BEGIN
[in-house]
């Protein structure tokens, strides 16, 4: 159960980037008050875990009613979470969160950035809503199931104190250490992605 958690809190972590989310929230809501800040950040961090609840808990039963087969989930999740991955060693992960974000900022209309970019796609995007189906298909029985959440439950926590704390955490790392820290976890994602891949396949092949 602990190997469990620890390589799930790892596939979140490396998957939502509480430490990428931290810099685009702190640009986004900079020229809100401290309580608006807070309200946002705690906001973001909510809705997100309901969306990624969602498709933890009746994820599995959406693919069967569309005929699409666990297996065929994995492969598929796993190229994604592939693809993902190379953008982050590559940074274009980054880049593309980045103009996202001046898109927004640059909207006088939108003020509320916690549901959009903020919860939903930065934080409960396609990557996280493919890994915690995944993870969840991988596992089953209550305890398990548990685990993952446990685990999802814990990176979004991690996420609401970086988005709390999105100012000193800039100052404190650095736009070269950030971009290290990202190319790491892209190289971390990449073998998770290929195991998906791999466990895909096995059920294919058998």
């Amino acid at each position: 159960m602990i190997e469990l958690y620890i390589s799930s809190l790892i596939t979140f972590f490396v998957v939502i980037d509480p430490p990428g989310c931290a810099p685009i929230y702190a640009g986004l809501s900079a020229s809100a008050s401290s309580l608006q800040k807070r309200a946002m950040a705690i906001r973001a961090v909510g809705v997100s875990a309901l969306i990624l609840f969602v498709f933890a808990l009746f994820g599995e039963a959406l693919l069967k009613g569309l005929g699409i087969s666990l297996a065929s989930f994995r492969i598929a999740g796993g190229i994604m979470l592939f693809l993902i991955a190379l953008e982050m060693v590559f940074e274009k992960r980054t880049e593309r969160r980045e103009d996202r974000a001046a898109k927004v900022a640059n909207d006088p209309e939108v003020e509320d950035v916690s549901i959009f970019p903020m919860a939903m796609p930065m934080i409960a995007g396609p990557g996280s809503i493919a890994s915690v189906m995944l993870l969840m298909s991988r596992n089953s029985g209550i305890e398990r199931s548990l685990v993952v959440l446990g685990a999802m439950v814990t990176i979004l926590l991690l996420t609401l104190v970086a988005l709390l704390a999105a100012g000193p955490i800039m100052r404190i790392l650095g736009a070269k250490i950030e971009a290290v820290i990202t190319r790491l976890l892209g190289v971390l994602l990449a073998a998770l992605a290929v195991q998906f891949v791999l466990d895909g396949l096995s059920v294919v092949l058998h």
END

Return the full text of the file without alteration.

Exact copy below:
[in-house]
């Protein structure tokens, strides 16, 4: 159960980037008050875990009613979470969160950035809503199931104190250490992605 958690809190972590989310929230809501800040950040961090609840808990039963087969989930999740991955060693992960974000900022209309970019796609995007189906298909029985959440439950926590704390955490790392820290976890994602891949396949092949 602990190997469990620890390589799930790892596939979140490396998957939502509480430490990428931290810099685009702190640009986004900079020229809100401290309580608006807070309200946002705690906001973001909510809705997100309901969306990624969602498709933890009746994820599995959406693919069967569309005929699409666990297996065929994995492969598929796993190229994604592939693809993902190379953008982050590559940074274009980054880049593309980045103009996202001046898109927004640059909207006088939108003020509320916690549901959009903020919860939903930065934080409960396609990557996280493919890994915690995944993870969840991988596992089953209550305890398990548990685990993952446990685990999802814990990176979004991690996420609401970086988005709390999105100012000193800039100052404190650095736009070269950030971009290290990202190319790491892209190289971390990449073998998770290929195991998906791999466990895909096995059920294919058998």
């Amino acid at each position: 159960m602990i190997e469990l958690y620890i390589s799930s809190l790892i596939t979140f972590f490396v998957v939502i980037d509480p430490p990428g989310c931290a810099p685009i929230y702190a640009g986004l809501s900079a020229s809100a008050s401290s309580l608006q800040k807070r309200a946002m950040a705690i906001r973001a961090v909510g809705v997100s875990a309901l969306i990624l609840f969602v498709f933890a808990l009746f994820g599995e039963a959406l693919l069967k009613g569309l005929g699409i087969s666990l297996a065929s989930f994995r492969i598929a999740g796993g190229i994604m979470l592939f693809l993902i991955a190379l953008e982050m060693v590559f940074e274009k992960r980054t880049e593309r969160r980045e103009d996202r974000a001046a898109k927004v900022a640059n909207d006088p209309e939108v003020e509320d950035v916690s549901i959009f970019p903020m919860a939903m796609p930065m934080i409960a995007g396609p990557g996280s809503i493919a890994s915690v189906m995944l993870l969840m298909s991988r596992n089953s029985g209550i305890e398990r199931s548990l685990v993952v959440l446990g685990a999802m439950v814990t990176i979004l926590l991690l996420t609401l104190v970086a988005l709390l704390a999105a100012g000193p955490i800039m100052r404190i790392l650095g736009a070269k250490i950030e971009a290290v820290i990202t190319r790491l976890l892209g190289v971390l994602l990449a073998a998770l992605a290929v195991q998906f891949v791999l466990d895909g396949l096995s059920v294919v092949l058998h």